Date of Degree
PhD (Doctor of Philosophy)
Psychological and Quantitative Foundations
Kathryn C. Gerken
It is essential that research be conducted regarding both the needs of and the outcomes for children placed outside of their biological homes. According to AFCARS (Adoption and Foster Care Analysis and Reporting System Report), approximately 408,425 children in the United States were in foster care in 2010 (U.S. Department of Health and Human Services [DHHS], 2011a). In addition to the large number of children and adolescents in foster care, there are a disproportionate number of U.S. racial/ethnic minority children in foster care and other out-of-home placements (Committee for Hispanic Children and Families, 2004; Schwartz, 2007; Smith & Devore, 2004). Specifically, African American children are overrepresented in the foster care system compared to either other racial/ethnic groups (U.S. DHHS, 2011b). Approximately 45% of foster parents report caring for children of a different racial ethnic background than their own (Coakley & Orme, 2006). The majority of actual outcome studies regarding transracial placements for children focus on psychological adjustment, and the results are mixed (Brown, George, Sintzel, & Arnault, 2009; Burrow & Finley, 2004; Keller et al., 2001; Moffatt & Thoburn, 2001).However, there is very limited research on the relationship between race/ ethnicity of caregivers in residential settings and the outcomes for children of different racial/ethnic groups.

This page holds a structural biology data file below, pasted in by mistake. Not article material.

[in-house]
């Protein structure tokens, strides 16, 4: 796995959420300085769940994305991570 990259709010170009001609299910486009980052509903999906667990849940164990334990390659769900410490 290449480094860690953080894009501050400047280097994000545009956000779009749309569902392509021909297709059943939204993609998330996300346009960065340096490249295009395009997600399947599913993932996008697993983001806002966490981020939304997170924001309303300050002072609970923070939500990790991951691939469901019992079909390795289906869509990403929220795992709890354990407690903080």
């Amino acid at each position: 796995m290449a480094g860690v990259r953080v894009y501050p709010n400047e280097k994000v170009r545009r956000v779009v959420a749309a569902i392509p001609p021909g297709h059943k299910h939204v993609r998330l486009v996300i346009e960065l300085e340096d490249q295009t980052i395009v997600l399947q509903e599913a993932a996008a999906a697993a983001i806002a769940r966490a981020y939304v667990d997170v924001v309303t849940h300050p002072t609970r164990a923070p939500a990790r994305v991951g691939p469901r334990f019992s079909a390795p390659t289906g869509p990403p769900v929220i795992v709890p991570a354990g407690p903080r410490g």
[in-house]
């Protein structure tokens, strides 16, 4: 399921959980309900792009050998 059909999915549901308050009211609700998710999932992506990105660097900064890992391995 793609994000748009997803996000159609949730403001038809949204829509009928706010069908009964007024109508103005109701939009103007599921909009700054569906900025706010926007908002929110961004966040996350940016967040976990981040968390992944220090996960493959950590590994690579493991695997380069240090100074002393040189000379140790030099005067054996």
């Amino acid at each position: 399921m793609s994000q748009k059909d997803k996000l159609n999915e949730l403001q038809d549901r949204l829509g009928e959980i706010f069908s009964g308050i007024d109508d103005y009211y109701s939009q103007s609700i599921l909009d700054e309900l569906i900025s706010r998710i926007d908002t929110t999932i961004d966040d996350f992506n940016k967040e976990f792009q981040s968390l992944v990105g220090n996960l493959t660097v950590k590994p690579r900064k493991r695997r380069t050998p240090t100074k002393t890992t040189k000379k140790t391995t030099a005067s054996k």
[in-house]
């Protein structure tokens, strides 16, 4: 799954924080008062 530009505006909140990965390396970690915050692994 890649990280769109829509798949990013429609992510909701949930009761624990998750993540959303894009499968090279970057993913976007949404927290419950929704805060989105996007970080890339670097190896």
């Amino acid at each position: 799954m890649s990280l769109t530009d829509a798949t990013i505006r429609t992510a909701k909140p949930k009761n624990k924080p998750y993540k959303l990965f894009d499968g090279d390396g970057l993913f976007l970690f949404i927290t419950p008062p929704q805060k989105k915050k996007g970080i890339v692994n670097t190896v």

The purpose of the current study was to extend the Jewell et al. (2010) investigation by measuring the youth's behavioral functioning in a family teaching home throughout their stay in a residential setting. The major aims of this study were to (a) investigate the relations between type of family home placement (inracial vs. transracial) and behavioral outcomes for the youth and (b) identify the key variables to consider for placement of racial/ethnic minority youth in a family-style residential treatment center. Results of the study indicate that overall youth placed in inracial family teaching homes had better behavioral outcomes than youth placed in transracial family teaching homes. The current study suggests that both racial/ethnic groups (African American and European American) benefitted from being placed in inracial versus transracial family home settings. Age, gender and race/ethnicity did not appear to be contributing to the behaviors of the youth as much as type of placement (inracial versus transracial).
African American, children and adolescents, inracial, residential care, teaching family model, transracial
ix, 121 pages
Includes bibliographical references (pages 112-121).
Copyright 2012 Candyce Rose Briggs